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sooo

I would be dropping down because if I would shoot a 250 gr. they would over penetrate? Meaning not opening up enough to cause enough trauma? Then why would Barnes even make a 250 gr. bullet for a 338 win mag? Did they have CXP4 game in mind for the hunter?

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I have found over the years

I have found over the years with shooting the 225 grain bullet that it does quite well. I have taken over a dozen elk, quite a few deer, 1 bear, and a antelope with it and none of the bullets were ever recovered from shots from 30 yards to 700 yards. As to why Barnes makes the 250 grain bullet and heaver ones, you would have to take to them about it. If I ever see Randy Brooks again I'll ask him. I do know that some people like the heaver bullets going real slow, it's a lot like a freight train going through a town-you don't want to get in front of it.

I personally like the lighter bullet for more velocity and down range performance, and there isn't a living creature on the North American Continent that would stand up to a 225 grain TSX bullet at 2900 fps.

I will suggest that even if you don't reload yet to purchase one or two reloading manuals and start reading them. They will give you a lot of information on the questions that you are asking. Just for starts if I was you I would purchase the Barnes and Nosler manuals.

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Not same caliber but here is

Not same caliber but here is a pic of a 7mm 160 TSX recovered from a bull elk at 529 yards. The only one I've ever recovered as it hit quartering to and up hill from me and broke the front shoulder and neck. Dropped on it's tracks like most animals shot with it.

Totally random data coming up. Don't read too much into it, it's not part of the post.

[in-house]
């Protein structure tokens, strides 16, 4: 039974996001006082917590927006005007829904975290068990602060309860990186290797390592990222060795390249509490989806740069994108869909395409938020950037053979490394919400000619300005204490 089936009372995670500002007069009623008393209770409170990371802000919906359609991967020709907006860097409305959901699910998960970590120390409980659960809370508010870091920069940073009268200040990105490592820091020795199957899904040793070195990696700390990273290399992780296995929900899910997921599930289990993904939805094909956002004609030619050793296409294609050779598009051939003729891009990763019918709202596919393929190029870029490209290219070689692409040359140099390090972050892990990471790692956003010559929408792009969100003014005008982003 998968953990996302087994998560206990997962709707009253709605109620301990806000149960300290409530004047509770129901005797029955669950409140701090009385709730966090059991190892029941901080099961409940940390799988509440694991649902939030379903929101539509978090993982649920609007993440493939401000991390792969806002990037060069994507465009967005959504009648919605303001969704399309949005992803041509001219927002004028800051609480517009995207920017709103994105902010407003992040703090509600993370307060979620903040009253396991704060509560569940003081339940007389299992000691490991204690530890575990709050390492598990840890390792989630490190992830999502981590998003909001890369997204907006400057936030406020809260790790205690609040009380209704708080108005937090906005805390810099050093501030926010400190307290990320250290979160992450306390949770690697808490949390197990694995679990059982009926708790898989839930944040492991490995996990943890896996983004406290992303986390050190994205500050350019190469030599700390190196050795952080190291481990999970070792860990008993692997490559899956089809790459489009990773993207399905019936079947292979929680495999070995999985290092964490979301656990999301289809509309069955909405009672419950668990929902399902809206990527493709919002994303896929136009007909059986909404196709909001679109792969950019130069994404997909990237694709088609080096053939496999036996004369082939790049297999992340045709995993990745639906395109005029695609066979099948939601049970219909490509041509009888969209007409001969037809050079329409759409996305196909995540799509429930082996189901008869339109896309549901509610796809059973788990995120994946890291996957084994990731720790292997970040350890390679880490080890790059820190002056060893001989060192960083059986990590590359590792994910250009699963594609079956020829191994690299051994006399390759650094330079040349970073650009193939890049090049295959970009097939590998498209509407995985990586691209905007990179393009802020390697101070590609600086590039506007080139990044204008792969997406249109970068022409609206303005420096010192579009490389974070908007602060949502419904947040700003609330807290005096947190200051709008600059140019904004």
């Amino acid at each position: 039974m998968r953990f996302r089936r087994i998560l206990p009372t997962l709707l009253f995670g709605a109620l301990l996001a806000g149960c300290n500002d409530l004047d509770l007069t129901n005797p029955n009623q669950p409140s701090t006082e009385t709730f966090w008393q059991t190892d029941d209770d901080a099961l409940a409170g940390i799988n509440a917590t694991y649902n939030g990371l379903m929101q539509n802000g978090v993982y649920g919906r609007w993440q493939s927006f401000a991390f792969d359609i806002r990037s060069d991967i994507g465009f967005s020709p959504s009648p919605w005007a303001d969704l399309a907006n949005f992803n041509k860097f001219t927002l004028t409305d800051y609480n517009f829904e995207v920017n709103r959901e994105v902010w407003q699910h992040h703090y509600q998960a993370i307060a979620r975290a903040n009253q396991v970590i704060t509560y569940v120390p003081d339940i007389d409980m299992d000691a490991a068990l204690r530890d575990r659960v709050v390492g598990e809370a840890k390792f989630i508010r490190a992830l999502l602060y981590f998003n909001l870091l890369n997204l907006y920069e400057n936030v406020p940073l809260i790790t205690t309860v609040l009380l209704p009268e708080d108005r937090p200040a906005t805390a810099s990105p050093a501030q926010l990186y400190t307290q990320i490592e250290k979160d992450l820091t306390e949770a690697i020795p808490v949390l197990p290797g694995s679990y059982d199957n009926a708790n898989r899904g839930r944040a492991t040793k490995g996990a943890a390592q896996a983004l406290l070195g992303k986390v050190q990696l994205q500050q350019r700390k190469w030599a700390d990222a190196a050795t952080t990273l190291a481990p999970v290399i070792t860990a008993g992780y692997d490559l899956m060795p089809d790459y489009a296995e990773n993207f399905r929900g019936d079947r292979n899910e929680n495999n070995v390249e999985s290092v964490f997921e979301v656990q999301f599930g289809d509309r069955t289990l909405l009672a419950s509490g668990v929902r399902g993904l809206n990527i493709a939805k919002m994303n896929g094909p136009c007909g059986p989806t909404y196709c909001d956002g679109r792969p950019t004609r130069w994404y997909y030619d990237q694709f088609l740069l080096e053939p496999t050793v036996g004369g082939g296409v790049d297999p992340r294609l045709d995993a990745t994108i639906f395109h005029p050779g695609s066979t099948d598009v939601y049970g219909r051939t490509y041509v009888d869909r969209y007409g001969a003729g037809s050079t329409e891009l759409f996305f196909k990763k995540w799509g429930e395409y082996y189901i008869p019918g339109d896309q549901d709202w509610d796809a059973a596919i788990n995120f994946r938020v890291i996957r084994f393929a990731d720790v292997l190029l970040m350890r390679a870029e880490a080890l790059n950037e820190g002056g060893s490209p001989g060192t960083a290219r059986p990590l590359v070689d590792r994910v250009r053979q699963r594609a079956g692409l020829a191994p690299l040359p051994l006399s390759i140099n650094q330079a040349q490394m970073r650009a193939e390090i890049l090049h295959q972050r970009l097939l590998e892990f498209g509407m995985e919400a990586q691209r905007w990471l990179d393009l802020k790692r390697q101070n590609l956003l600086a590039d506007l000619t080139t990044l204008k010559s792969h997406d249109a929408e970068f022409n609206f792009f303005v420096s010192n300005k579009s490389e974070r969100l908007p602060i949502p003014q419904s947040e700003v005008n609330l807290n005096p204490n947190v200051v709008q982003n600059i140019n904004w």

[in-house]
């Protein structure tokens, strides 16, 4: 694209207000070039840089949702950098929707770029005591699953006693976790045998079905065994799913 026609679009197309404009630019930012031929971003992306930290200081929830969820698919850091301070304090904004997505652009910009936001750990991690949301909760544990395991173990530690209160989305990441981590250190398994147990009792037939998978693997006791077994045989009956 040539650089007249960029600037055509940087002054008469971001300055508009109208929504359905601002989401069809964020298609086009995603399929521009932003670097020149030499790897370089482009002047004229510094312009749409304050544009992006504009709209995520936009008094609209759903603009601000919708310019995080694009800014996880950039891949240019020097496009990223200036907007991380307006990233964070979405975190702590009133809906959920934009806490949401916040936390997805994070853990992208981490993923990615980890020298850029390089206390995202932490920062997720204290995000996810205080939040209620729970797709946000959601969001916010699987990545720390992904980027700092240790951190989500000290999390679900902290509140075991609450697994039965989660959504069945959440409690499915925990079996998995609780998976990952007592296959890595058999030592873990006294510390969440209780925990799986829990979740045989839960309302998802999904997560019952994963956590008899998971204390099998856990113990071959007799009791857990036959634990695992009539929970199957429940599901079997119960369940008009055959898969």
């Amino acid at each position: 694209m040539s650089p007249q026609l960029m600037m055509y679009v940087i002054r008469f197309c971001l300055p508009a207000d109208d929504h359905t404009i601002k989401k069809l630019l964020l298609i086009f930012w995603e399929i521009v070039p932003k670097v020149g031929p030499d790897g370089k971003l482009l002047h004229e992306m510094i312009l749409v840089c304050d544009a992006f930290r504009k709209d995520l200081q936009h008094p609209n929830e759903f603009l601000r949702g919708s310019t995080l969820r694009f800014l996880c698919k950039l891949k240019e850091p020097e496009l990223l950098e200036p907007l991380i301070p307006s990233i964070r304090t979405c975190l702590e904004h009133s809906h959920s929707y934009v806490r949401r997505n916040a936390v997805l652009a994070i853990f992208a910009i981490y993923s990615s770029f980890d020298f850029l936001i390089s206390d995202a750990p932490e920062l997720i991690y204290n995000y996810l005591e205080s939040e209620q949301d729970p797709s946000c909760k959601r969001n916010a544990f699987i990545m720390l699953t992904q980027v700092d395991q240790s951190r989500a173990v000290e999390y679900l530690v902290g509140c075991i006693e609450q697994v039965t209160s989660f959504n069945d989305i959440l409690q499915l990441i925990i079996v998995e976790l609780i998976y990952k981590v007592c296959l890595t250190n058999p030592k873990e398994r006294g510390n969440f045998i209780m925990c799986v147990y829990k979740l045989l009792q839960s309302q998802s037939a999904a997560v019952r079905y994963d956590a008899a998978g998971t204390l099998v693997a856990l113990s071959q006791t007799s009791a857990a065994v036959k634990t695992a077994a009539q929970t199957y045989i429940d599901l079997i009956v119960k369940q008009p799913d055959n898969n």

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BleuBijou's picture
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Location: Loveland , Colorado
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Barnes

Here is a 180 gr. 30 cal shot from a 30-378 @ 200 yds from my Bull last year! First time I have ever recovered one! 2 shots and both stuck in the skin on the other side. He also had 6, 50 cal. Power Belts stuck in his skin! He was a tough cookie!!!!

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slowly but surely dangit

Ok. Ok. The more you guys show me that an animal can be efficiently harvested with a lighter bullet....I gotta say kinda bums me out!!! I like the idea of using heavy bullets! But I'm liking the idea more and more of sending a bullet a little farther and still getting the same results.

Got any pictures of that elk?

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200 LRX

I bought 3 boxes of the Barnes 200 grain LRX to try out. If I can get them to shoot I will use those. Here is a picture.

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GEEZ !!!

Nice bull Bleu!